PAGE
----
What’s left on the cutting room floor?

Each morning, lately, I have been reading from a book with 365 reflections. Some I resonate with; others, not so much. And some surprise me. Like today’s… 

The author began by telling a story of having once interviewed the runner up of The Bachelor (the last one standing besides the one who gets the proposal). She asked how much of what we saw on the show was real, and how much just reality TV. Not surprisingly, the woman confirmed what all of us already knew (right?!?): she was not seen for who she was – not really. Every clip of her being anything other than how the producers wanted her dipicted (partying, disruptive, etc.) had been left on the cutting room floor. 


We would be wise to name the “producers” in our world – those who are intentionally shaping the narrative, the story, the plot they want us to believe and buy – whether media, religion, politics, our family of origin, even those closest to us. We need to ask ourselves what’s being intentionally left on the cutting room floor so that we comply, stay in line, and don’t make waves.

We would be wise to ask ourselves how many women, how many stories, how much wisdom has not been ours throughout time. And we need to pay attention to how that has impacted us – dramatically and definitively. Because we’ve not seen those reels – the raw vs. edited footage of  Eve, Mary Magdalene, Tamar, Hagar, and so many more, it’s not surprising that we often feel isolated and alone (part of the producer’s plan, no doubt). We have not been given access to the legion of women who long to speak, have much to say, and stand alongside us even still. 

We would be wise to wonder about how we produce and edit our own stories. On the cutting room floor lie reels and reels of what we don’t want others (and sometimes, even ourselves) to see, what doesn’t “fit” with the story we’re telling, what feels better left unsaid, hidden, even thrown away. 

For every scene, every conversation, every part of us that’s been discarded – whether by choice or under duress – the woman others do see is not complete, not whole, not all of who we are. And that is both excruciating and untenable.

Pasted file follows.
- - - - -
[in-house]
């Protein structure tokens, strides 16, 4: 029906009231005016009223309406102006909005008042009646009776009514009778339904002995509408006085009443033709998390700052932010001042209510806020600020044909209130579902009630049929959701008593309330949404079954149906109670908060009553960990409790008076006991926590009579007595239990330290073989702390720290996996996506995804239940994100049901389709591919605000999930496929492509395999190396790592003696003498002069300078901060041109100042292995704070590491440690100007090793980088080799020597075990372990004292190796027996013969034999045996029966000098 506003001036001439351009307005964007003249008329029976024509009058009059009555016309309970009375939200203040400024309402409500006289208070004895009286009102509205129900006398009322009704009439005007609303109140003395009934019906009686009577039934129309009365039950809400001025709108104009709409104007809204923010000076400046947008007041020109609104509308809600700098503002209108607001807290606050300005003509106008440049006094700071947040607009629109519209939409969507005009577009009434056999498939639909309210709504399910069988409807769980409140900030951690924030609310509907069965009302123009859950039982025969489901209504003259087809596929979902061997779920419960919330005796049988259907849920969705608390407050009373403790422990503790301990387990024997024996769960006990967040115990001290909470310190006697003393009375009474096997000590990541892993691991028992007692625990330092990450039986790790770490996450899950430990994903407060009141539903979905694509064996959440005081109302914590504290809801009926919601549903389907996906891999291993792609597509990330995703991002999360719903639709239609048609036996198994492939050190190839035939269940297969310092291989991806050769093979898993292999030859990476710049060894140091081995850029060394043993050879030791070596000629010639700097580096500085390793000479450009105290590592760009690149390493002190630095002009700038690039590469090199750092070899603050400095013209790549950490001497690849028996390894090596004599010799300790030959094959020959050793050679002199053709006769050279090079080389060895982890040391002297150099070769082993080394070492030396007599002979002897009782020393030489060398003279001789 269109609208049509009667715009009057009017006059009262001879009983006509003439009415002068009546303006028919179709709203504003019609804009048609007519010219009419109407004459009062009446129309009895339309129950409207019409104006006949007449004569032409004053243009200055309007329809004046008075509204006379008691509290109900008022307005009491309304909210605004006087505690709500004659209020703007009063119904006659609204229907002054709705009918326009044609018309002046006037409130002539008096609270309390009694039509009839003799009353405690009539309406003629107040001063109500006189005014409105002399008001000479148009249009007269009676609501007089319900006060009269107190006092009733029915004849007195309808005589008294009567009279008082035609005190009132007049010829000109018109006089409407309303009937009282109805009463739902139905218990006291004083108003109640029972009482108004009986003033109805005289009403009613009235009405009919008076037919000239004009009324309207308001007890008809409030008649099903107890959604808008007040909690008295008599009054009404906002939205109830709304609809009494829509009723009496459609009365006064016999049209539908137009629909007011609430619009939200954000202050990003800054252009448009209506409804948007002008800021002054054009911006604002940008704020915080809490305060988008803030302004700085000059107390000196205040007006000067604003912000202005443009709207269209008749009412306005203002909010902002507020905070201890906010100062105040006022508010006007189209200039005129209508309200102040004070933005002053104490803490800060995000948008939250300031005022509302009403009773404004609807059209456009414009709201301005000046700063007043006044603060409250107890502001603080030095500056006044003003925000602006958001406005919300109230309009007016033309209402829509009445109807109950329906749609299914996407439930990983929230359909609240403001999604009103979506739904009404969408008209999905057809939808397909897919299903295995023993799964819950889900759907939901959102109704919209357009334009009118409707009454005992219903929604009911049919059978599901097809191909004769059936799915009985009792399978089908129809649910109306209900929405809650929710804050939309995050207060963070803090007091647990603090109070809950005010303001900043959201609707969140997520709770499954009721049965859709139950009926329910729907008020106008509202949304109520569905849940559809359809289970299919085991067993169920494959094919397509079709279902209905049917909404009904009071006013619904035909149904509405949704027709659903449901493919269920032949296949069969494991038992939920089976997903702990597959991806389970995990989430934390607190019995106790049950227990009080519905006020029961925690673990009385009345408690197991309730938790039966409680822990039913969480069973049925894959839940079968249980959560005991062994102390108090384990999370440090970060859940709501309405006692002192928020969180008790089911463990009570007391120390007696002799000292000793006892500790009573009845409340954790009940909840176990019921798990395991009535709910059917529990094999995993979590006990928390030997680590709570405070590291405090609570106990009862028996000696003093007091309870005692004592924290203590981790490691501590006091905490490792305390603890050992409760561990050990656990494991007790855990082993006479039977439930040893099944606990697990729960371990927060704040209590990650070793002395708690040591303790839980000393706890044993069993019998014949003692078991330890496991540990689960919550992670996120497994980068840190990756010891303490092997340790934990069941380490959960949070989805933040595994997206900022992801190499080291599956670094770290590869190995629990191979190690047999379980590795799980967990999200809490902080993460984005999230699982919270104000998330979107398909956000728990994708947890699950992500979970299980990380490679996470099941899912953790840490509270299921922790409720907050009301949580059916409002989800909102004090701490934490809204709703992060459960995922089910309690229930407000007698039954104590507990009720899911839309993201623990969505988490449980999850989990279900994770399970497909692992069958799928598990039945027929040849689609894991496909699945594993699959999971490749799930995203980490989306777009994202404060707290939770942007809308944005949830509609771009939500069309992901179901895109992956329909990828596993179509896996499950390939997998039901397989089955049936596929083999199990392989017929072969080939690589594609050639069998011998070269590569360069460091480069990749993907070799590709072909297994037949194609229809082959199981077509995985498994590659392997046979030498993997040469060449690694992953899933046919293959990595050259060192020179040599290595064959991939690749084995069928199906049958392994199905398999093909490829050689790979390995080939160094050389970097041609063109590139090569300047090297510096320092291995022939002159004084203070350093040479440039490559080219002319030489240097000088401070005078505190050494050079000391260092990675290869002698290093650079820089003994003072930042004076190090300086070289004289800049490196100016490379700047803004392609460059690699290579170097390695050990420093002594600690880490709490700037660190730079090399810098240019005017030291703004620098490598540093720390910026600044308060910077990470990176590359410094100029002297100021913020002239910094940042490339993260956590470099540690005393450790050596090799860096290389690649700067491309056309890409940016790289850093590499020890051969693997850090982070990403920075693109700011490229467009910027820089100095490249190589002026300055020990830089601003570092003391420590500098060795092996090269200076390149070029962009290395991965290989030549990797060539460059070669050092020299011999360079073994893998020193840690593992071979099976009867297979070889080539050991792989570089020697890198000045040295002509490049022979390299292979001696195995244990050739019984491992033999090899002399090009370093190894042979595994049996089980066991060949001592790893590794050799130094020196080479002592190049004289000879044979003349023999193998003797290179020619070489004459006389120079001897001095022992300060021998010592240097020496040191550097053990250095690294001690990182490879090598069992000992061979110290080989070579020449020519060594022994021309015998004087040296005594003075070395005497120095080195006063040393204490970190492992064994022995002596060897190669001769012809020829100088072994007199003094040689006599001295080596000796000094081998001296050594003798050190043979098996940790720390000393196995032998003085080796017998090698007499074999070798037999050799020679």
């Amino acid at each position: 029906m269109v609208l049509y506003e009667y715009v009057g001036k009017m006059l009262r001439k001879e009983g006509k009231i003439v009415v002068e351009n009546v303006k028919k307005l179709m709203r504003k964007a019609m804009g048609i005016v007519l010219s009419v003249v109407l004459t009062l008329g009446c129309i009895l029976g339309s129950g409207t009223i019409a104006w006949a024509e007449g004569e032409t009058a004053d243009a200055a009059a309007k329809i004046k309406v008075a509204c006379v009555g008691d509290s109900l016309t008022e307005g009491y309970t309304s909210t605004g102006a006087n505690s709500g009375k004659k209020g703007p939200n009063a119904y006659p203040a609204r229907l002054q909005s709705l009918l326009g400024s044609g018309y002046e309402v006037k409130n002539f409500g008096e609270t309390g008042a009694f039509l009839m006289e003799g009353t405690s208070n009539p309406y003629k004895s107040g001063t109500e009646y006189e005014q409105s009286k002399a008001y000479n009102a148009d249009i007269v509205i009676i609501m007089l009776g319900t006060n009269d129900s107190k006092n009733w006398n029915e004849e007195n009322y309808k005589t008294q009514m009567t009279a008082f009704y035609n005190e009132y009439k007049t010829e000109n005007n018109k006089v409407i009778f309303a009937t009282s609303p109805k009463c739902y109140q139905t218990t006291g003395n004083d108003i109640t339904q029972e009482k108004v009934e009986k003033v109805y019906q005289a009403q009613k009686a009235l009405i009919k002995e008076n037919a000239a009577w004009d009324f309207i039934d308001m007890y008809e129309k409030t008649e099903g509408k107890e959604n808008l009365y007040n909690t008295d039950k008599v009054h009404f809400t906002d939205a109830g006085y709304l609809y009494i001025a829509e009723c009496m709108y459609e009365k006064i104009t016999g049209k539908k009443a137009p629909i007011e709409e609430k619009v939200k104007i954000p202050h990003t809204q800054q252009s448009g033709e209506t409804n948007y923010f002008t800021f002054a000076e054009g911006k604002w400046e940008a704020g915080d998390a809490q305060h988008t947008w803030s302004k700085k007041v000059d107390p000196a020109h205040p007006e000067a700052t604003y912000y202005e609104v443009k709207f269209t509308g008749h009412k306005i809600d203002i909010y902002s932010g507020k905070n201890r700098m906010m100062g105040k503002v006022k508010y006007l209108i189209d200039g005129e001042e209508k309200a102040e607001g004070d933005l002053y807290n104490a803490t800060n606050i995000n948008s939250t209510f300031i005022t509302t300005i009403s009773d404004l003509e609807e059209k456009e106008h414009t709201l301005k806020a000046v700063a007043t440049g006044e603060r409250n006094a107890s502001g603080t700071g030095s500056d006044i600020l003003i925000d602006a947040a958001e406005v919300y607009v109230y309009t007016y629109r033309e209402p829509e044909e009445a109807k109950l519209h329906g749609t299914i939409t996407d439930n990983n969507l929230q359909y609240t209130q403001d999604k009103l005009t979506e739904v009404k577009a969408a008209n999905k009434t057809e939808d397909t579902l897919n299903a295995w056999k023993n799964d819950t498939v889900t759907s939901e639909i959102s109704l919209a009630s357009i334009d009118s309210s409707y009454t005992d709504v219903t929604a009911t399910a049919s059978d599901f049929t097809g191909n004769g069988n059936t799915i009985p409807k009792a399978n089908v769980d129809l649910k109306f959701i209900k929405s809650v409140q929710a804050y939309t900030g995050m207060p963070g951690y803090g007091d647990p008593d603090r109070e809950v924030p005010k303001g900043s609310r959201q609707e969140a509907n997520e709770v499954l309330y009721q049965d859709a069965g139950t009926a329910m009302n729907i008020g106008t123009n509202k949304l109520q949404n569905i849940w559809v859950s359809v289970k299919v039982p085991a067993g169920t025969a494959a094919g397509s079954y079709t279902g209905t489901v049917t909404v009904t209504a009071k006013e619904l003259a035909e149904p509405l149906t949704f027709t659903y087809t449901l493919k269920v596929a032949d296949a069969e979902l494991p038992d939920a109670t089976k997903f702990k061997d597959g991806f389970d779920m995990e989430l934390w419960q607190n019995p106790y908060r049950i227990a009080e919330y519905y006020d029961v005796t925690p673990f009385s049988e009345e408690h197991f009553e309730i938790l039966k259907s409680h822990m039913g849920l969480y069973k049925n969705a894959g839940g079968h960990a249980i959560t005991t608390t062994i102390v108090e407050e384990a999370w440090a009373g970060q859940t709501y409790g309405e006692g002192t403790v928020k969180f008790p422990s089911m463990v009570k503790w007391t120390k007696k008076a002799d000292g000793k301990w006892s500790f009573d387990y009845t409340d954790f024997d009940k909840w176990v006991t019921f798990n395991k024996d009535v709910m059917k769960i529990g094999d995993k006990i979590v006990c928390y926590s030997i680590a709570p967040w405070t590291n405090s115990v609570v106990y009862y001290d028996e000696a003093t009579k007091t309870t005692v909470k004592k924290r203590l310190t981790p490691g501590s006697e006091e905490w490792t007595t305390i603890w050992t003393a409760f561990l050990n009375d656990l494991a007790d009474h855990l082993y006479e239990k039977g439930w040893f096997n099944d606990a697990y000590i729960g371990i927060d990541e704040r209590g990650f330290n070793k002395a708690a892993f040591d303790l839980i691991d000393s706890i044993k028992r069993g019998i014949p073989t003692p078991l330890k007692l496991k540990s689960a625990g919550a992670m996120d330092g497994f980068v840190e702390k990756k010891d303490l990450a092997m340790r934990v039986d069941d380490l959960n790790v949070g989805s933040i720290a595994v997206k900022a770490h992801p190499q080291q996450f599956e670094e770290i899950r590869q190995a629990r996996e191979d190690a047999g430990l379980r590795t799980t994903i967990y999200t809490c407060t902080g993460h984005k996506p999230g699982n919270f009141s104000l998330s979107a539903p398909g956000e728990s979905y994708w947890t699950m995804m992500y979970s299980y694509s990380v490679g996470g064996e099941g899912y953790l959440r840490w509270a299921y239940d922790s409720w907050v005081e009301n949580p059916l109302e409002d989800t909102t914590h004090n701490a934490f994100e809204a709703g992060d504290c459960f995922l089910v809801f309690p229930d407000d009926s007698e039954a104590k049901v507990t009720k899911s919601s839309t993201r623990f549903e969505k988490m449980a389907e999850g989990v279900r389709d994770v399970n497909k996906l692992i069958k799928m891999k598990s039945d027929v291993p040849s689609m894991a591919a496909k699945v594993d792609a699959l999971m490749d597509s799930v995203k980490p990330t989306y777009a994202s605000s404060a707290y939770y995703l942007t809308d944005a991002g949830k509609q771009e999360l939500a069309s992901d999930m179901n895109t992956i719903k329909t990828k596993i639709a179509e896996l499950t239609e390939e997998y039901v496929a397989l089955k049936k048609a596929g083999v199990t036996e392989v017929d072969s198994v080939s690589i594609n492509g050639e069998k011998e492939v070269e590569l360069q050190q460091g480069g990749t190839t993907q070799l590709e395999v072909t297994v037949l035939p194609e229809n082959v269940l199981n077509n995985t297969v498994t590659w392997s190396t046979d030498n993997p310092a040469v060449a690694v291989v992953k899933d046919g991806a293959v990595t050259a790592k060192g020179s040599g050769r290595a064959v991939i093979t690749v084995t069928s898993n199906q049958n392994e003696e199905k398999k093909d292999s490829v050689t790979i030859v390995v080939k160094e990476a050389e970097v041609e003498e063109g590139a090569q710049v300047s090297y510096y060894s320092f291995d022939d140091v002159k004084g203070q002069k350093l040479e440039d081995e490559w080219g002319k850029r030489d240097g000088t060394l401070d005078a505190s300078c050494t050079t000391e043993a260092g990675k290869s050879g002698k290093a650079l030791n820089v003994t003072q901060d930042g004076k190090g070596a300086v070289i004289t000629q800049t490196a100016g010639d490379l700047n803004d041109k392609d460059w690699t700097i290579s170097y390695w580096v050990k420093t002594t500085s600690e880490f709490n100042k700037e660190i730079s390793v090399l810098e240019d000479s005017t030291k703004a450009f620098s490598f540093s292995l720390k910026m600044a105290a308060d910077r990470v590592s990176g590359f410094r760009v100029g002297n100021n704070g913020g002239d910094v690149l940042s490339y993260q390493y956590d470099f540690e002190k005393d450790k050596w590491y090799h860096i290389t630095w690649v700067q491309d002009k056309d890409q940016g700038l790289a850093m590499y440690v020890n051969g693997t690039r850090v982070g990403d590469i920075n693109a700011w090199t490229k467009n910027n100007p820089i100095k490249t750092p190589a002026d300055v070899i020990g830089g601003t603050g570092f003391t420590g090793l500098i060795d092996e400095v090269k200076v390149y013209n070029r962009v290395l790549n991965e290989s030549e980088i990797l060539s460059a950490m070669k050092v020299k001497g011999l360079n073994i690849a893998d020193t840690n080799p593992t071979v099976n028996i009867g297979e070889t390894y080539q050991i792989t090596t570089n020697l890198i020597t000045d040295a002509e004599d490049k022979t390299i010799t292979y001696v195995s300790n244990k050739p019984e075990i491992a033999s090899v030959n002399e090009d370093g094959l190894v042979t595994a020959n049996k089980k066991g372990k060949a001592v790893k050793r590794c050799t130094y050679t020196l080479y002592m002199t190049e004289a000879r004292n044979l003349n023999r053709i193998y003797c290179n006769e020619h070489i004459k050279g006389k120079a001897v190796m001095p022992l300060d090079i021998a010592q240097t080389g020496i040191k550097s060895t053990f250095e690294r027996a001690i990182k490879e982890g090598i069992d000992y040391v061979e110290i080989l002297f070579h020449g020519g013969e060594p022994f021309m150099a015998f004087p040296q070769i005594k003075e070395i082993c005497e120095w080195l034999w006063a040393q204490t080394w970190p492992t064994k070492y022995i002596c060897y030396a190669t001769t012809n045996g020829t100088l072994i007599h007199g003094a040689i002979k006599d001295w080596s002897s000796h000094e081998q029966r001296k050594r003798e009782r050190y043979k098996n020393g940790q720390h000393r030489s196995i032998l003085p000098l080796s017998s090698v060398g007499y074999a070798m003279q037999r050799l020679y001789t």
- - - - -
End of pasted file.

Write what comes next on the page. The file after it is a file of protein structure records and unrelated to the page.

We would be wise to consider:

  • what we intentionally cut out of our own story so that we better meet the “reality TV” ideal, the IG influencer ideal, our culture’s ideal, even the ideal of our boss, our peers, our significant other…
  • how feeling the pressure of other “producers” or “editors” in our life has translated into compromising the story we want to tell, the life we deserve and desire to live. 
  • how the reels and reels on the cutting room floor might, in truth, be exactly what and who deserves to be seen and heard.  
  • what we are most afraid of if fully seen, fully ourselves, unedited, unrestrained, untamed.

…what the world needs right now in order to evolve is to watch one woman at a time live her truest, most beautiful life without asking for permission or offering explanation. ~ Glennon Doyle, Untamed

That woman leaves nothing on the cutting room floor.

May it be so.




Yes, Glennon Doyle’s words, but worth repeating as a clear and concise definition of sovereignty: living your “truest, most beautiful life without asking for permission or offering explanation.” This is why I have created SOVEREIGNTY: a 10-week program. It’s what I long for on your behalf – and what you deserve. We begin on March 1. Learn more.

[Photo by John Moeses Bauan on Unsplash]

Choose life – and life – and life

There is an ancient story told of a woman who did not waver when the situation demanded swift (and brilliant) action. She trusted her perspective, her wisdom and made choices in alignment with both. She stepped WAY outside the bounds of what would have ever been expected of her, even allowed. And in so doing, saved the lives of many.